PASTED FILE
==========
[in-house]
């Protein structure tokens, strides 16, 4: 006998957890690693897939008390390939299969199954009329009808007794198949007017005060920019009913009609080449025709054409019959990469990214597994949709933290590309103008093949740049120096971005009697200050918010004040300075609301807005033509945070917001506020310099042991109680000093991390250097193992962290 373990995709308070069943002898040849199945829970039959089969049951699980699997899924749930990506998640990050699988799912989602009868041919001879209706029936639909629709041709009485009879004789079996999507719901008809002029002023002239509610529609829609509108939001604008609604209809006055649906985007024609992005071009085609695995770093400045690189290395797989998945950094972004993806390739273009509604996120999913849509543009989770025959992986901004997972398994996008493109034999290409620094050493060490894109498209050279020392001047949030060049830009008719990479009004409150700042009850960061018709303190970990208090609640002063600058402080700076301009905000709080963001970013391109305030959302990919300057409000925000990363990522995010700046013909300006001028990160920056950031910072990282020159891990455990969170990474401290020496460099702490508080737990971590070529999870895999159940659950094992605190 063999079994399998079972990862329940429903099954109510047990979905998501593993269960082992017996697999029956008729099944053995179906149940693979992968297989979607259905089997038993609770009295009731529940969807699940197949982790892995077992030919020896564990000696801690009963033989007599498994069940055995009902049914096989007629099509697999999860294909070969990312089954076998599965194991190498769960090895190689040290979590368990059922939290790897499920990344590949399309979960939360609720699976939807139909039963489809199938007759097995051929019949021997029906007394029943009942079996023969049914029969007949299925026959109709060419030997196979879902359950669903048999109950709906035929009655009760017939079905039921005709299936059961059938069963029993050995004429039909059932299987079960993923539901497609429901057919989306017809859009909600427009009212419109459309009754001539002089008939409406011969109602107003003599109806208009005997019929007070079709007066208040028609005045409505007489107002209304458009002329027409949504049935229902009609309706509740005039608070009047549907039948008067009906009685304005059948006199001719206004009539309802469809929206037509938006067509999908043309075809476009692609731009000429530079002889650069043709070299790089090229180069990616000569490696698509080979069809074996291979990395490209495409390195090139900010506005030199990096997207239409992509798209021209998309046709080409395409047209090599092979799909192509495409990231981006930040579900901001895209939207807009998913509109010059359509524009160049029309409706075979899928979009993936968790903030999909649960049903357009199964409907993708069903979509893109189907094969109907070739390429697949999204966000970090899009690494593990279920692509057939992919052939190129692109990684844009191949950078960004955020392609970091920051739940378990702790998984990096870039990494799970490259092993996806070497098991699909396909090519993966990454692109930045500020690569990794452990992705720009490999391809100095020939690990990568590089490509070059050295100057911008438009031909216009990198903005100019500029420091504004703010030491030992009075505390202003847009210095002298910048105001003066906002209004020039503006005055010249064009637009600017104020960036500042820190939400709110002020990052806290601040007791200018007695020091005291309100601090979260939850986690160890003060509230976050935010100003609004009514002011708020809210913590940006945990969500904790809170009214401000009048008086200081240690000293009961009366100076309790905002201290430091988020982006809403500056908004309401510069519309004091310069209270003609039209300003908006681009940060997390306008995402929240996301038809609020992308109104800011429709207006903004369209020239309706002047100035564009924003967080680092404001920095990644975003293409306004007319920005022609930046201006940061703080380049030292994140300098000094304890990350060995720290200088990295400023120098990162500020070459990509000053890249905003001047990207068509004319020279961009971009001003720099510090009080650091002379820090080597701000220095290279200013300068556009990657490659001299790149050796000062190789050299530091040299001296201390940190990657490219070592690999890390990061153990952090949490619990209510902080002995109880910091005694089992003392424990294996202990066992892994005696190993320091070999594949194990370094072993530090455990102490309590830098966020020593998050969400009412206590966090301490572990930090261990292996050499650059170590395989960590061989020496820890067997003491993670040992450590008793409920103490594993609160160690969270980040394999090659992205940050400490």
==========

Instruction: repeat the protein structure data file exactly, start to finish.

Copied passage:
[in-house]
């Protein structure tokens, strides 16, 4: 006998957890690693897939008390390939299969199954009329009808007794198949007017005060920019009913009609080449025709054409019959990469990214597994949709933290590309103008093949740049120096971005009697200050918010004040300075609301807005033509945070917001506020310099042991109680000093991390250097193992962290 373990995709308070069943002898040849199945829970039959089969049951699980699997899924749930990506998640990050699988799912989602009868041919001879209706029936639909629709041709009485009879004789079996999507719901008809002029002023002239509610529609829609509108939001604008609604209809006055649906985007024609992005071009085609695995770093400045690189290395797989998945950094972004993806390739273009509604996120999913849509543009989770025959992986901004997972398994996008493109034999290409620094050493060490894109498209050279020392001047949030060049830009008719990479009004409150700042009850960061018709303190970990208090609640002063600058402080700076301009905000709080963001970013391109305030959302990919300057409000925000990363990522995010700046013909300006001028990160920056950031910072990282020159891990455990969170990474401290020496460099702490508080737990971590070529999870895999159940659950094992605190 063999079994399998079972990862329940429903099954109510047990979905998501593993269960082992017996697999029956008729099944053995179906149940693979992968297989979607259905089997038993609770009295009731529940969807699940197949982790892995077992030919020896564990000696801690009963033989007599498994069940055995009902049914096989007629099509697999999860294909070969990312089954076998599965194991190498769960090895190689040290979590368990059922939290790897499920990344590949399309979960939360609720699976939807139909039963489809199938007759097995051929019949021997029906007394029943009942079996023969049914029969007949299925026959109709060419030997196979879902359950669903048999109950709906035929009655009760017939079905039921005709299936059961059938069963029993050995004429039909059932299987079960993923539901497609429901057919989306017809859009909600427009009212419109459309009754001539002089008939409406011969109602107003003599109806208009005997019929007070079709007066208040028609005045409505007489107002209304458009002329027409949504049935229902009609309706509740005039608070009047549907039948008067009906009685304005059948006199001719206004009539309802469809929206037509938006067509999908043309075809476009692609731009000429530079002889650069043709070299790089090229180069990616000569490696698509080979069809074996291979990395490209495409390195090139900010506005030199990096997207239409992509798209021209998309046709080409395409047209090599092979799909192509495409990231981006930040579900901001895209939207807009998913509109010059359509524009160049029309409706075979899928979009993936968790903030999909649960049903357009199964409907993708069903979509893109189907094969109907070739390429697949999204966000970090899009690494593990279920692509057939992919052939190129692109990684844009191949950078960004955020392609970091920051739940378990702790998984990096870039990494799970490259092993996806070497098991699909396909090519993966990454692109930045500020690569990794452990992705720009490999391809100095020939690990990568590089490509070059050295100057911008438009031909216009990198903005100019500029420091504004703010030491030992009075505390202003847009210095002298910048105001003066906002209004020039503006005055010249064009637009600017104020960036500042820190939400709110002020990052806290601040007791200018007695020091005291309100601090979260939850986690160890003060509230976050935010100003609004009514002011708020809210913590940006945990969500904790809170009214401000009048008086200081240690000293009961009366100076309790905002201290430091988020982006809403500056908004309401510069519309004091310069209270003609039209300003908006681009940060997390306008995402929240996301038809609020992308109104800011429709207006903004369209020239309706002047100035564009924003967080680092404001920095990644975003293409306004007319920005022609930046201006940061703080380049030292994140300098000094304890990350060995720290200088990295400023120098990162500020070459990509000053890249905003001047990207068509004319020279961009971009001003720099510090009080650091002379820090080597701000220095290279200013300068556009990657490659001299790149050796000062190789050299530091040299001296201390940190990657490219070592690999890390990061153990952090949490619990209510902080002995109880910091005694089992003392424990294996202990066992892994005696190993320091070999594949194990370094072993530090455990102490309590830098966020020593998050969400009412206590966090301490572990930090261990292996050499650059170590395989960590061989020496820890067997003491993670040992450590008793409920103490594993609160160690969270980040394999090659992205940050400490």